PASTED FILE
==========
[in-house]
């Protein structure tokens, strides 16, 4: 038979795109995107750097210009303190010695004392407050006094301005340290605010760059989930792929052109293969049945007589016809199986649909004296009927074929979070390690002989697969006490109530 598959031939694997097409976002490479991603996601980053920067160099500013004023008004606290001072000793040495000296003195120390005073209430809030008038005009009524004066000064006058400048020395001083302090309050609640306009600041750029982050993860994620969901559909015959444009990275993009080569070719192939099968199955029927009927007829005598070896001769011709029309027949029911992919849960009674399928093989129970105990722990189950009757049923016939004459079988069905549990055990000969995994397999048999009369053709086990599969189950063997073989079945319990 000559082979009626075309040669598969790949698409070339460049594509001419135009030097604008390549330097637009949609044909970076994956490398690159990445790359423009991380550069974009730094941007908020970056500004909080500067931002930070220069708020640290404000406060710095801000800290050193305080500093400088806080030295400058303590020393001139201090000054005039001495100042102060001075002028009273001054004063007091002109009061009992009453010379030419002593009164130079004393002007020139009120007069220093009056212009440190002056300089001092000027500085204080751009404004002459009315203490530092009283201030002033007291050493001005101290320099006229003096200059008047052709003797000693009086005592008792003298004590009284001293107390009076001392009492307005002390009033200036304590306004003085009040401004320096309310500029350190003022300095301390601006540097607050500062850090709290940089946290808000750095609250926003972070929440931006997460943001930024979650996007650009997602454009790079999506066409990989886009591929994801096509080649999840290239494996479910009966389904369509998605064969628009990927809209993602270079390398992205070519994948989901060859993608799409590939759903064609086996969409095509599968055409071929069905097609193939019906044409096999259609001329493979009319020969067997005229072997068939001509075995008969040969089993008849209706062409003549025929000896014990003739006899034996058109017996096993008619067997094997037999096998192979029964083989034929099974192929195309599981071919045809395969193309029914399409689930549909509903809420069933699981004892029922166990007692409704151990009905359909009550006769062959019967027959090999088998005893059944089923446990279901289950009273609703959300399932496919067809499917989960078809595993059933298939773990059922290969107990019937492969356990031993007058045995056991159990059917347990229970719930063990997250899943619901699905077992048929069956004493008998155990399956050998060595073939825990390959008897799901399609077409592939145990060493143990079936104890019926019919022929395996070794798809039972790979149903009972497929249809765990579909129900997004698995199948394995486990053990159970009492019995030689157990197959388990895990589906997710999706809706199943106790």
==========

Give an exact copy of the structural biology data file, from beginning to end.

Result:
[in-house]
């Protein structure tokens, strides 16, 4: 038979795109995107750097210009303190010695004392407050006094301005340290605010760059989930792929052109293969049945007589016809199986649909004296009927074929979070390690002989697969006490109530 598959031939694997097409976002490479991603996601980053920067160099500013004023008004606290001072000793040495000296003195120390005073209430809030008038005009009524004066000064006058400048020395001083302090309050609640306009600041750029982050993860994620969901559909015959444009990275993009080569070719192939099968199955029927009927007829005598070896001769011709029309027949029911992919849960009674399928093989129970105990722990189950009757049923016939004459079988069905549990055990000969995994397999048999009369053709086990599969189950063997073989079945319990 000559082979009626075309040669598969790949698409070339460049594509001419135009030097604008390549330097637009949609044909970076994956490398690159990445790359423009991380550069974009730094941007908020970056500004909080500067931002930070220069708020640290404000406060710095801000800290050193305080500093400088806080030295400058303590020393001139201090000054005039001495100042102060001075002028009273001054004063007091002109009061009992009453010379030419002593009164130079004393002007020139009120007069220093009056212009440190002056300089001092000027500085204080751009404004002459009315203490530092009283201030002033007291050493001005101290320099006229003096200059008047052709003797000693009086005592008792003298004590009284001293107390009076001392009492307005002390009033200036304590306004003085009040401004320096309310500029350190003022300095301390601006540097607050500062850090709290940089946290808000750095609250926003972070929440931006997460943001930024979650996007650009997602454009790079999506066409990989886009591929994801096509080649999840290239494996479910009966389904369509998605064969628009990927809209993602270079390398992205070519994948989901060859993608799409590939759903064609086996969409095509599968055409071929069905097609193939019906044409096999259609001329493979009319020969067997005229072997068939001509075995008969040969089993008849209706062409003549025929000896014990003739006899034996058109017996096993008619067997094997037999096998192979029964083989034929099974192929195309599981071919045809395969193309029914399409689930549909509903809420069933699981004892029922166990007692409704151990009905359909009550006769062959019967027959090999088998005893059944089923446990279901289950009273609703959300399932496919067809499917989960078809595993059933298939773990059922290969107990019937492969356990031993007058045995056991159990059917347990229970719930063990997250899943619901699905077992048929069956004493008998155990399956050998060595073939825990390959008897799901399609077409592939145990060493143990079936104890019926019919022929395996070794798809039972790979149903009972497929249809765990579909129900997004698995199948394995486990053990159970009492019995030689157990197959388990895990589906997710999706809706199943106790």